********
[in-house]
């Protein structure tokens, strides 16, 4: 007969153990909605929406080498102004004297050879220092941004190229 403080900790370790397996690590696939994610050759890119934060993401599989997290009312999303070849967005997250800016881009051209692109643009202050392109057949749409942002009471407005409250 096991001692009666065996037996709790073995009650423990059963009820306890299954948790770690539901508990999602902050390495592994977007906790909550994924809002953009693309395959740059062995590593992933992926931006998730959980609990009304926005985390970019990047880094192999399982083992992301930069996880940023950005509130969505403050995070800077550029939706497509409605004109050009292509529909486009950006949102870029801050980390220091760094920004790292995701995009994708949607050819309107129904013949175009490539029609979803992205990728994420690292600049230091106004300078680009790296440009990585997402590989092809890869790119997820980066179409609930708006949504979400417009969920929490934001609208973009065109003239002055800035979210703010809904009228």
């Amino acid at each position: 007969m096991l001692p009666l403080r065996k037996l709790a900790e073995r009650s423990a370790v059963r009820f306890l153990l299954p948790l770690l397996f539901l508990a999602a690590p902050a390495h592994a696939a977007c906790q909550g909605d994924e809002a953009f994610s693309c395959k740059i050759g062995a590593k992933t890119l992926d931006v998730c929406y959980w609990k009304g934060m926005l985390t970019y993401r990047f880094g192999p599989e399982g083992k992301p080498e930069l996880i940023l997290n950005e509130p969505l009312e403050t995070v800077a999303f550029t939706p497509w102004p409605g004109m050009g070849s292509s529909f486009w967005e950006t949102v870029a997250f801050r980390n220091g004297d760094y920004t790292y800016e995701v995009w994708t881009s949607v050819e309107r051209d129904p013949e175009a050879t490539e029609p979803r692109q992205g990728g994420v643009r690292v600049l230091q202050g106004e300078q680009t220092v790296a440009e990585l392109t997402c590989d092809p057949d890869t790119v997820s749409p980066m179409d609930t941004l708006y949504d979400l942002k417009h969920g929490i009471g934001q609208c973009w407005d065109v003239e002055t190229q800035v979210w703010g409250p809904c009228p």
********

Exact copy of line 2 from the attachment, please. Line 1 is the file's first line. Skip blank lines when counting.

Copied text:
């Protein structure tokens, strides 16, 4: 007969153990909605929406080498102004004297050879220092941004190229 403080900790370790397996690590696939994610050759890119934060993401599989997290009312999303070849967005997250800016881009051209692109643009202050392109057949749409942002009471407005409250 096991001692009666065996037996709790073995009650423990059963009820306890299954948790770690539901508990999602902050390495592994977007906790909550994924809002953009693309395959740059062995590593992933992926931006998730959980609990009304926005985390970019990047880094192999399982083992992301930069996880940023950005509130969505403050995070800077550029939706497509409605004109050009292509529909486009950006949102870029801050980390220091760094920004790292995701995009994708949607050819309107129904013949175009490539029609979803992205990728994420690292600049230091106004300078680009790296440009990585997402590989092809890869790119997820980066179409609930708006949504979400417009969920929490934001609208973009065109003239002055800035979210703010809904009228």